On a mild, clear Sunday I planted cool weather crops.
Arugula and lettuce planted in the ground March 2 are coming along. I tasted a tiny arugula leaf to confirm what it was. Mmmm. It won’t be long before I can make a pasta dish using fresh arugula with bow tie pasta.
In spurts of action with deliberate steps — a process developed as I slow down in the garden — I planted beets and turnips to fill out a patch near the early arugula and lettuce, and filled four containers with two varieties of potatoes, one with radishes and another with three types of onions from the home, farm and auto supply store to be harvested as spring onions. I filled out the onion container with basil seeds. It felt like I made progress.
I mulched the leaves remaining in the front yard, cleared off the plot which grew kale and cherry tomatoes last year, and removed the wire containers from the plot near the in ground containers. There’s more work to do as long as the rain holds off. I planted in soil:
Red Norland, ten weeks.
Kennebec, ten weeks.
Three varieties of bulb onions, three to four weeks for spring onions.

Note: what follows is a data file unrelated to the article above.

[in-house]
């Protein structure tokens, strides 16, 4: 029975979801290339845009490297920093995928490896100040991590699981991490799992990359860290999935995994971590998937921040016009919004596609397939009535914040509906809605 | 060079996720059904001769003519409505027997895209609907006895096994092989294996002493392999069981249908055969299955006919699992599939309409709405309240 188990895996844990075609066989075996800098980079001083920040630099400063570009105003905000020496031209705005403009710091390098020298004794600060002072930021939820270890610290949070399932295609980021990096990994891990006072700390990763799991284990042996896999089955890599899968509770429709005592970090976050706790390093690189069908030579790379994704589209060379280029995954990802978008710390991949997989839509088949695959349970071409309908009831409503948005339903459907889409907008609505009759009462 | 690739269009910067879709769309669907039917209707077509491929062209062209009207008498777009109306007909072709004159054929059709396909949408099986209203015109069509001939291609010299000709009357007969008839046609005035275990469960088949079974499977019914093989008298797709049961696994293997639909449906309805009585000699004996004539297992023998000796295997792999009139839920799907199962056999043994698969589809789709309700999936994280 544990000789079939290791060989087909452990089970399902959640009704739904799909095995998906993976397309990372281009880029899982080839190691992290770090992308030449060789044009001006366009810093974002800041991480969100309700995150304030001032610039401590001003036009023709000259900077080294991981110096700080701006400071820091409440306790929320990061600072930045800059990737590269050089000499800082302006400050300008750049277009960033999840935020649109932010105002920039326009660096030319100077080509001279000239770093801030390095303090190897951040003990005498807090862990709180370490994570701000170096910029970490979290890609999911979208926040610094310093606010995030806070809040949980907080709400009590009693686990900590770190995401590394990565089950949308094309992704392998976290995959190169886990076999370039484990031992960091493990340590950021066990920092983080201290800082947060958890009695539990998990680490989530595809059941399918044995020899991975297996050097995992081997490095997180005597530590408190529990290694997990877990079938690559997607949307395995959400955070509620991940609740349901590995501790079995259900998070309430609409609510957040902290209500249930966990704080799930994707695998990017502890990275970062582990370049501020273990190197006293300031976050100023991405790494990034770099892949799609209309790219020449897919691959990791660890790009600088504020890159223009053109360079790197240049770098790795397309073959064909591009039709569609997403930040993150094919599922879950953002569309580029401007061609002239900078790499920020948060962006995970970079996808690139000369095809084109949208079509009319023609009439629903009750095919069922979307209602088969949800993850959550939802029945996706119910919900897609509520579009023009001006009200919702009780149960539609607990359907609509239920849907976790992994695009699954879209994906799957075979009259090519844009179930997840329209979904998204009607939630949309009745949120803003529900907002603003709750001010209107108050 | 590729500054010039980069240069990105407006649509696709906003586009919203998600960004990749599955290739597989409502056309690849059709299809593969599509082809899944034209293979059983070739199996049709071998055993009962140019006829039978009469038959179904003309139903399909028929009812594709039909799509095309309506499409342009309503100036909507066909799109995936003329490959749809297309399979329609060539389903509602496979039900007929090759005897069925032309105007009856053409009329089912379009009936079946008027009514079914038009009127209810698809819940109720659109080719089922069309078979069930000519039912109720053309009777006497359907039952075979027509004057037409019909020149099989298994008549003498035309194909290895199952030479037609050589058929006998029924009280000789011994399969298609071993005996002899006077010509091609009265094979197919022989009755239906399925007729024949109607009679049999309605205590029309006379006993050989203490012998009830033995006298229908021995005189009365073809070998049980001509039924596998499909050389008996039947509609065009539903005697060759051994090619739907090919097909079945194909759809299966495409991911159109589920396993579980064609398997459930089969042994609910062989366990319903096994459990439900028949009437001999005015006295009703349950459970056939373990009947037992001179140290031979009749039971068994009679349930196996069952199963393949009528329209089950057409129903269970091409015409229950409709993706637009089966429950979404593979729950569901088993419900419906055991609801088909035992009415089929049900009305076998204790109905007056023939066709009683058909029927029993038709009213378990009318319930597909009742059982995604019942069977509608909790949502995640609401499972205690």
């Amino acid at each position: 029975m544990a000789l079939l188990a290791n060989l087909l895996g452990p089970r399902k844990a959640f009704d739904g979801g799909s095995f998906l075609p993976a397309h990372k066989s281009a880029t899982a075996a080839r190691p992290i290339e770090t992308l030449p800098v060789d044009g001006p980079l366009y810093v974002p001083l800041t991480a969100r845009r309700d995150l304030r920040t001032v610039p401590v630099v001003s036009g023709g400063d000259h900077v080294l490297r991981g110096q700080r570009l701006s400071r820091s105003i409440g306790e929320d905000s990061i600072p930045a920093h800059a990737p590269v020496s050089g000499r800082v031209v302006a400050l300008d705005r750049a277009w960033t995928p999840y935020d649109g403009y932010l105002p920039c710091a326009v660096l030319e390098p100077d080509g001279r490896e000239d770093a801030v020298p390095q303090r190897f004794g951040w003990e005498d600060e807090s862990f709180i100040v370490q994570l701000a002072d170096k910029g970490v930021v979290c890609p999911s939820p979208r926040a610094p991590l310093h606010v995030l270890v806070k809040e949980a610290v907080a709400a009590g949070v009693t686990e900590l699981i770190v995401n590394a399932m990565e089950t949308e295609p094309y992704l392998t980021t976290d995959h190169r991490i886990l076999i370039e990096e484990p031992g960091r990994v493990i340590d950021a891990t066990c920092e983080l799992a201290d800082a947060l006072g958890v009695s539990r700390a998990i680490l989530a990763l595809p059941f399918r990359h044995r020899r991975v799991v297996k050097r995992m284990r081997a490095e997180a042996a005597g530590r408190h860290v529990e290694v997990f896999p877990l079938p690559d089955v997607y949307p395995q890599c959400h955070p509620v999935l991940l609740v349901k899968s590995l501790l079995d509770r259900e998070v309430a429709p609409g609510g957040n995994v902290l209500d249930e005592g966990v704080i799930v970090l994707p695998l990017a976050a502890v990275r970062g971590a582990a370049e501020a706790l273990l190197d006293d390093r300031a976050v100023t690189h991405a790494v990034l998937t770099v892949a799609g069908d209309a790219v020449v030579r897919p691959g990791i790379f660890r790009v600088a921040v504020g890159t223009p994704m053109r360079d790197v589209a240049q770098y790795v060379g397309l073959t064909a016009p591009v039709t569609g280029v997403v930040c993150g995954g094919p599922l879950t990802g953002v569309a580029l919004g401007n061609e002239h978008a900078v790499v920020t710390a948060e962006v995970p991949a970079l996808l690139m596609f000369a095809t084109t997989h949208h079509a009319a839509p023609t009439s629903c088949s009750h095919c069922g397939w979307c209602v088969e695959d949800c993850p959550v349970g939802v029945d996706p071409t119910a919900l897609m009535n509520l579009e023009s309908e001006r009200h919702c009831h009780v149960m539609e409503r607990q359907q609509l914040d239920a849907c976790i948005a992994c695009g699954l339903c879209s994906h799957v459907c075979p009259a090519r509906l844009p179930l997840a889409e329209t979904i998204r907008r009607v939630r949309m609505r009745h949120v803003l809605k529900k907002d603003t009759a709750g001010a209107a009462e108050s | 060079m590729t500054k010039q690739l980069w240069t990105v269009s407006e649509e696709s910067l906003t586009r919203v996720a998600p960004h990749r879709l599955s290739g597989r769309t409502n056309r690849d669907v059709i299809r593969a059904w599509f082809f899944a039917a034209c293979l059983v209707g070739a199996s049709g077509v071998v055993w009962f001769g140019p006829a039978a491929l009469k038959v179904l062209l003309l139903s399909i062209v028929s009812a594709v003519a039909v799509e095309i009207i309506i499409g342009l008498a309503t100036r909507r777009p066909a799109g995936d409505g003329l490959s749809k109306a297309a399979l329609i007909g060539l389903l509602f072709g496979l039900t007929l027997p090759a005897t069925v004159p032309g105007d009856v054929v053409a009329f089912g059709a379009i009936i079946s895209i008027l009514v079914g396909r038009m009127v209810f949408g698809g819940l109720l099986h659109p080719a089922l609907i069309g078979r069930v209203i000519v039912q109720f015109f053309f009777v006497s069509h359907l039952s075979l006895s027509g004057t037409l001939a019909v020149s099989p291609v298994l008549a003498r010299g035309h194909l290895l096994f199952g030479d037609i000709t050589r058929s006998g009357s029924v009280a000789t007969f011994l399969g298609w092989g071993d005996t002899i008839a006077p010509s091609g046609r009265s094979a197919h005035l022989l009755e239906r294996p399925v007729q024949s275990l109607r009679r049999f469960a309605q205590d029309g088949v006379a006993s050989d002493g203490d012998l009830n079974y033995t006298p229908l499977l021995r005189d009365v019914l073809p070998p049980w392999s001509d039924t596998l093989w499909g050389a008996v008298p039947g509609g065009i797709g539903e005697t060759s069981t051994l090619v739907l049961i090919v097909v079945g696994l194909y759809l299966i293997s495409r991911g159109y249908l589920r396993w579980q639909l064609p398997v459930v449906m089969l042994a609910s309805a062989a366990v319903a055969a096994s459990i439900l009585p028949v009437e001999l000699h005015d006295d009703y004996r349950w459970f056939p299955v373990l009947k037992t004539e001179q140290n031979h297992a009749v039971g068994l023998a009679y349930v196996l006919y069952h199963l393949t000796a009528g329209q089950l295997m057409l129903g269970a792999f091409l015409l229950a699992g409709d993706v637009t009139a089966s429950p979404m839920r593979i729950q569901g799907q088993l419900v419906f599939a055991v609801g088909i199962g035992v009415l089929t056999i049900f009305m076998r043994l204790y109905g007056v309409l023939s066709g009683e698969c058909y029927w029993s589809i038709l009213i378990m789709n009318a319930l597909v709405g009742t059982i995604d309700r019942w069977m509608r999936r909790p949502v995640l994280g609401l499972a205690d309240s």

Purple Top White Globe, Ferry-Morse, 55 days.
Purple Top While Globe (certified organic), Johnny’s Selected Seeds, 50 days.
Sweet Italian Basil, Ferry-Morse, 70 days.
Red Meat, Johnny’s Selected Seeds, 50 days.
French Breakfast, Johnny’s Selected Seeds, 21 days.
Icicle Short Top, Ferry-Morse, 28 days.
Champion, Ferry-Morse, 28 days.
Zeppo Hybrid Round Red, Johnny’s Selected Seeds, 50 days.
I removed the automobiles from the garage as I have each spring while planting the garden. I noticed my inventory of powered equipment increased. With a gas-powered trimmer, an electric tiller, two lawn mowers, and an electric and a gas-powered chain saw, it feels like I’m ready. The electric tiller is a concession to age, yet I admit it does a great job of preparing the soil for planting.
Sunday was gardening, as good as it gets. A fit thing to occupy ourselves as we maintain a distance from people because of the coronavirus.